Songs that could have been James Bond themes

It’s amazing how many songs could have been 007 main themes. Some of them are not only great tunes but also, were performed by very famous artists. Which one is your favorite?

Lana del Rey – “Spectre

The film’s main theme is “Writing’s on the wall” by Sam Smith, but Del Rey allegedly suggested a song which ended up in her “Honeymoon” album and has “24” for a title, which would have matched Bond’s 24º adventure on the silver screen.


Amy Winehouse – “Quantum of Solace

Almost every Bond fan regrets the fact that Amy Winehouse wasn’t able to record a 007 theme; she seemed perfect for it.

Her personal issues made producers go with possibly one of the worst songs in the history of the franchise (even though people who worship White like it): “Another Way to Die” by Alicia Keys and Jack White (as forgettable as the film).


Shirley Bassey – “No good about goodbye

Could it be the best song on this list? (You hear it and immediately think of 007). Sung by the queen of James Bond themes, Dame Shirley Bassey.

It’s a real shame that this song wasn’t chosen, and that after the failed attempts to get Amy Winehouse to do it, we ended up with “Another Way to Die”.


Pulp, Swan Lee & St. Etienne – “Tomorrow Never Dies

007 being cool again thanks to “Goldeneye”, every artist wanted their song to be a Bond tune. Among them, these three bands.

Since they’re the most famous, here’s the Pulp rendition, but each fan has their favorite, including Pierce Brosnan who apparently preferred the Saint Etienne one.


Ace of Base – “Goldeneye

Hard to believe but this time it was the band (actually, their label) who thought that being part of a James Bond flick wouldn’t be good for their career (!).

It is true that it’s not 007’s golden era we’re talking about, since a few years had gone by and after Timothy Dalton’s latest film, they didn’t expect the success of Pierce Brosnan and “Goldeneye”.

Luckily, we got one of the best themes thanks to Bono and The Edge’s lyrics and the great Tina Turner’s voice.


Pet Shop Boys – “The Living Daylights

Instead of A-Ha, another iconic ’80s band could have been responsible for this film’s main theme.

Only a demo is left of this Pet Shop Boys song, since it would later be totally reworked to become “This Must Be the Place I Waited Years to Leave”.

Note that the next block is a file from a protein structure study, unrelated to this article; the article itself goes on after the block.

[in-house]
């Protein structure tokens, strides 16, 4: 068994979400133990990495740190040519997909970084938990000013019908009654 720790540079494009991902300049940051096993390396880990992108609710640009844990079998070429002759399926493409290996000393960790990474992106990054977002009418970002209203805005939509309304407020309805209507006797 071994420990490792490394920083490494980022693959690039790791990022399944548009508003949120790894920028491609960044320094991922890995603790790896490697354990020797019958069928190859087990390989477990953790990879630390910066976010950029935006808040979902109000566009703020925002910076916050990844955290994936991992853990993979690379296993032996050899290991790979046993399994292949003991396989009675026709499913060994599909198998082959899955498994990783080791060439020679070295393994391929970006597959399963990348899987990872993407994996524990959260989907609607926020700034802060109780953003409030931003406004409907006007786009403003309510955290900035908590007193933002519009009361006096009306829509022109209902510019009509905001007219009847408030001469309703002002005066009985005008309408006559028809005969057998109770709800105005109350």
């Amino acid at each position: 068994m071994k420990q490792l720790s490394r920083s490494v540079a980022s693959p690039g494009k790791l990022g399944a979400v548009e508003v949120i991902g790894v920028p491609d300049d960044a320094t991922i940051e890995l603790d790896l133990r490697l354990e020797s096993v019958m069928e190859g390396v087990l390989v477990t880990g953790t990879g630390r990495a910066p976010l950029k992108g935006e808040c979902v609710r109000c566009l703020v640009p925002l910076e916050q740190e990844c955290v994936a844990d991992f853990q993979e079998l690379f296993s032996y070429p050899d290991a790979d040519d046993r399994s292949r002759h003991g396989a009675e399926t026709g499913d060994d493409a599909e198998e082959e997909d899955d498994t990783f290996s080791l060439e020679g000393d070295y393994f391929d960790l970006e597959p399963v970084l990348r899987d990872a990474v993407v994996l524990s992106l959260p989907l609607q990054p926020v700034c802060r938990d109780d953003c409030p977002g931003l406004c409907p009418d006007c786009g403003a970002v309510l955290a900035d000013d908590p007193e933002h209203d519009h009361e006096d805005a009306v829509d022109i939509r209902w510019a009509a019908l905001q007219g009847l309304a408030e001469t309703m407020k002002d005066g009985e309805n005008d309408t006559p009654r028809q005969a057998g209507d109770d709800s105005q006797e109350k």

Phyllis Hyman – “Never say never again

Part of the 007 canon or not (for being produced by a different company and practically being a “Thunderball” remake with an older Bond), “Never say never again” could have had this main theme instead of the one by Lani Hall.


Blondie – “For your eyes only

It was the ’80s and few were as cool as Blondie. But the producers only approached Debbie Harry, the band’s lead singer, and offered her a song she turned down.

The band suggested their own tune, which was also rejected, and we got the Sheena Easton song instead.


Alice Cooper – “The man with the golden gun

As – or even more – surprising as Johnny Cash appearing on this list is Alice Cooper. One of the kings of metal, a fan of Ian Fleming’s novels, he suggested this theme for the 1974 movie.

Apparently, Cooper never got to know the reason why his song never became a 007 theme since everyone had liked it, including the producers. However, they went with Lulu’s song, one of the fans’ least favorites.


Beach Boys – “Run James Run

Considered by critics to be a masterpiece, the Beach Boys’ “Pet Sounds” album includes a song that Brian Wilson initially wrote as a Bond theme.


Julie Rogers – “You only live twice

A good version with the same name as Nancy Sinatra’s famous song. Fans may prefer one or the other, but surely agree on the fact that the darker tone of this song comes closer to the novel the film’s based on.


Johnny Cash – “Thunderball

You’ve got to listen to believe. The king of country, the Man in Black, actually came up with his own “Thunderball” version for the film of the same name.

As many fans have stated, it would be ideal for a movie where James Bond was played by Clint Eastwood and, even though the song is really good, Tom Jones’s version is much better for a 007 film.


No comments

Crazy, creepy pop culture urban legends